Monday, January 14, 2008

Thanks to Amber for bringing this story to my notice:


Every booklover has their favourite shop, and while it's true that many independents have been driven out of business by online sales and supermarket bestsellers, you still don't have to look too hard to find one that's thriving.

To prove it, Sean Dodson chooses the 10 bookshops from around the world which he considers to be the fairest of them all. Here is his story from the Friday January 11, 2008 edition of The Guardian.

Shopping around the globe ... left -Livrario Lello in Porto,

1) Boekhandel Selexyz Dominicanen in Maastricht
What does a city do with an 800-year-old church with no congregation? Well, it could make like the Dutch and convert it into a temple of books. The old Dominican church in Maastricht was being used for bicycle storage not long ago, but thanks to a radical refurbishment by Dutch architects Merkx + Girod it has been turned into what could possibly be the most beautiful bookshop of all time. The Boekhandel Selexyz Dominicanen, which opened just before Christmas, retains the character and charm of the old church, while being fitted with a minimalist and modern interior design that overcomes any suggestion of fustiness. From the images you can find on the web you can see that it is a bookshop made in heaven.

2) El Ateneo in Buenos Aires
ll the world's a page at El Ateneo, a bookshop converted from an old theatre in downtown Buenos Aires.
As you can see from this photomontage the El Ateneo has retained its former
splendour, with high painted ceiling, original balconies and ornate
carvings intact. Even the crimson stage curtains remain part of the show.
Comfy chairs are scattered throughout, the stage is utilised as a reading area
and café, and even better, the former theatre boxes are used as tiny reading

3) Livraria Lello in Porto
Proving that purpose-built bookshops can be every bit as beautiful as converted buildings, the divine Livraria Lello in Porto has been selling books in the most salubrious of settings since 1881.
Featuring a staircase to heaven and beautifully intricate wooden panels and columns (see for
yourself with these gorgeous 360-degree views), stained glass ceilings and books - lots of
lovely books.
(Bookman Beattie vsisted this famous shop last year. See my blog report from that time.)

4) Secret Headquarters Comic bookstore in Los Angeles
A mere profiterole to the fabulous layer cakes of Porto and Buenos Aires, but the Secret
Headquarters more than holds its own. Nestled in the creative cluster of
Silver Lake, just east of Hollywood, this boutique store offers a
sophisticated alternative to most of its rivals and has a reputation for being
one of the neatest, friendliest comic stores anywhere. US science fiction
author Cory Doctorow rates it as the finest in the world.

5) Borders in Glasgow
The might of the Michigan-based megastore may make a lot of independent booksellers fearful,
but few book lovers can fail to be beguiled by the neo-classical architecture
of its behemoth Glasgow branch. Originally designed by Archibald Elliot in
1827 for the Royal Bank, Borders has occupied a prime spot on Royal Exchange Square since the millennium and won over many of the city's book lovers. People reading on the steps
outside have become as much a feature of Glasgow as the traffic cone
on the head of Wellington's statue. Well, almost. Would have been higher
on my list if the aesthetic magnificence of the building had in any way been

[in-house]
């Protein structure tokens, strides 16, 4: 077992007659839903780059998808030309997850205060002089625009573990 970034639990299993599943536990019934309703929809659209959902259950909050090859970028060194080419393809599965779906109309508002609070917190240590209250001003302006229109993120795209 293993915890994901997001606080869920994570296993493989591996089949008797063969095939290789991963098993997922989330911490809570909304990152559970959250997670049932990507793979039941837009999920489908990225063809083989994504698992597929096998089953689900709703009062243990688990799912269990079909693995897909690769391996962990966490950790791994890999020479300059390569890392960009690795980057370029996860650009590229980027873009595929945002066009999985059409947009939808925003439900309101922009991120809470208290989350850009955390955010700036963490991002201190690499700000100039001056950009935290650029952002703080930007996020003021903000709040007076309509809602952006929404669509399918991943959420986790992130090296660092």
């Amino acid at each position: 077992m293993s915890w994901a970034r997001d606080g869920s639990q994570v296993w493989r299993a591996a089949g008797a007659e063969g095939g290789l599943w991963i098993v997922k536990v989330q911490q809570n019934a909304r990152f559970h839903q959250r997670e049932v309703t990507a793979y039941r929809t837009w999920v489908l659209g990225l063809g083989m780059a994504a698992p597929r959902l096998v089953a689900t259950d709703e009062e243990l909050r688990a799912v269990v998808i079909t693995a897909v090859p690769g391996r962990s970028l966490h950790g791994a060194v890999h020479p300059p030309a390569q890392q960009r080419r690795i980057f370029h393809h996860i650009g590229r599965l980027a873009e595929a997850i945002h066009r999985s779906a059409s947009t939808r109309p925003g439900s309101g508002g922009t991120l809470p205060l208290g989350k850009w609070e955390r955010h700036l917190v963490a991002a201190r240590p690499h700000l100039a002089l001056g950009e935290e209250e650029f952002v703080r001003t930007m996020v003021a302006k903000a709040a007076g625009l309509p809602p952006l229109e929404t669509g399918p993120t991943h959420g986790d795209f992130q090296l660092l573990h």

matched by the interior.

6) Scarthin's in the Peak District Of course, others might prefer the altogether more earthy beauty of a shop like Scarthin Books in the Peak District. Scarthin's has been selling new and second-hand books since the
mid-1970s. It has rooms full of new and old books, a delightful café and what
can best be described as a small exhibition of
curiosities on the first floor. It is a bookshop so beloved, that it
advertises local guest and farmhouses on its websites where devotees can stay

6) Posada in Brussels
Located in a dear old house near St Magdalen's church in Brussels, Posada
is as famous for its pretty interior as it is for its collection of
new and second-hand art books. Has a remarkable collection of exhibition
catalogues, which goes back to the beginning of the last century, and holds occasional exhibitions too.

8) El lugar de la Mancha in Mexico The Polanco branch of Pendulo in Mexico City has long been known
as one of the best ways to beat the heat in the largest city in the world.
Although it only has a small English language section, its open architecture populated with
several trees makes for an excellent afternoon's escape. In honesty, as
popular for its excellent cafe as it is its books.

9) Keibunsya in Kyoto
If you love bookshops even where you can't read the language, then Keibunsya in
Kyoto needs to be on your list too. Some say it's the lighting, others the
well-proportioned panels around the walls. Or perhaps it's the little
galleries embedded in the bookshelves. Most agree it's just the quiet
dignity of the place that's hard to beat. Lots of pretty Japanese art books to
marvel at and a few English language ones as well.

10) Hatchards in London
Although the bookshop of Cambridge University is technically the oldest bookshop in Britain, Hatchards of Piccadilly, which has been
trading since 1797, is definitely the most aristocratic. Not only does it
boast three royal warrants, meaning it supplies books to Her Majesty, it has
counted Disraeli, Wilde and Byron among its regulars. Today it retains the
spirit of days past, with an interior described by one
follower as "reminiscent of being inside a rambling old house, with
six floors of small rooms all linked together curling around a central

Bookman Beattie has visited four of these stores, numbers 3, 5, 6 & 10 above but the idea of seeing the rest has huge appeal!

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